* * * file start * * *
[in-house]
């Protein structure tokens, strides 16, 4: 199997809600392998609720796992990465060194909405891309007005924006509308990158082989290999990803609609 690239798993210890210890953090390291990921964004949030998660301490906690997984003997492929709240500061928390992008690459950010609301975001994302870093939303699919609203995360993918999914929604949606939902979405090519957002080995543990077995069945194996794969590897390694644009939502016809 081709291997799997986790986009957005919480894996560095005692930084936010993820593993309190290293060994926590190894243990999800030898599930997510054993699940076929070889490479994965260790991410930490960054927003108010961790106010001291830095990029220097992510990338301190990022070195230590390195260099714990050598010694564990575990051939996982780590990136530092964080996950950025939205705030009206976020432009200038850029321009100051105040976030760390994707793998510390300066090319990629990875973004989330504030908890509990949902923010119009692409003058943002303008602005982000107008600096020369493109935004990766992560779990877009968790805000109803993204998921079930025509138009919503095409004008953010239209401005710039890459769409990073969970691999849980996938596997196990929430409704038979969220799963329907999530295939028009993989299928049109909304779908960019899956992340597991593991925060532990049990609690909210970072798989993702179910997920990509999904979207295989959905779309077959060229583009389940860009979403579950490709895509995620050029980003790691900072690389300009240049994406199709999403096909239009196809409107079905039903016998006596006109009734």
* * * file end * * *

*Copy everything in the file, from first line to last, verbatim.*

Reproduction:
[in-house]
């Protein structure tokens, strides 16, 4: 199997809600392998609720796992990465060194909405891309007005924006509308990158082989290999990803609609 690239798993210890210890953090390291990921964004949030998660301490906690997984003997492929709240500061928390992008690459950010609301975001994302870093939303699919609203995360993918999914929604949606939902979405090519957002080995543990077995069945194996794969590897390694644009939502016809 081709291997799997986790986009957005919480894996560095005692930084936010993820593993309190290293060994926590190894243990999800030898599930997510054993699940076929070889490479994965260790991410930490960054927003108010961790106010001291830095990029220097992510990338301190990022070195230590390195260099714990050598010694564990575990051939996982780590990136530092964080996950950025939205705030009206976020432009200038850029321009100051105040976030760390994707793998510390300066090319990629990875973004989330504030908890509990949902923010119009692409003058943002303008602005982000107008600096020369493109935004990766992560779990877009968790805000109803993204998921079930025509138009919503095409004008953010239209401005710039890459769409990073969970691999849980996938596997196990929430409704038979969220799963329907999530295939028009993989299928049109909304779908960019899956992340597991593991925060532990049990609690909210970072798989993702179910997920990509999904979207295989959905779309077959060229583009389940860009979403579950490709895509995620050029980003790691900072690389300009240049994406199709999403096909239009196809409107079905039903016998006596006109009734």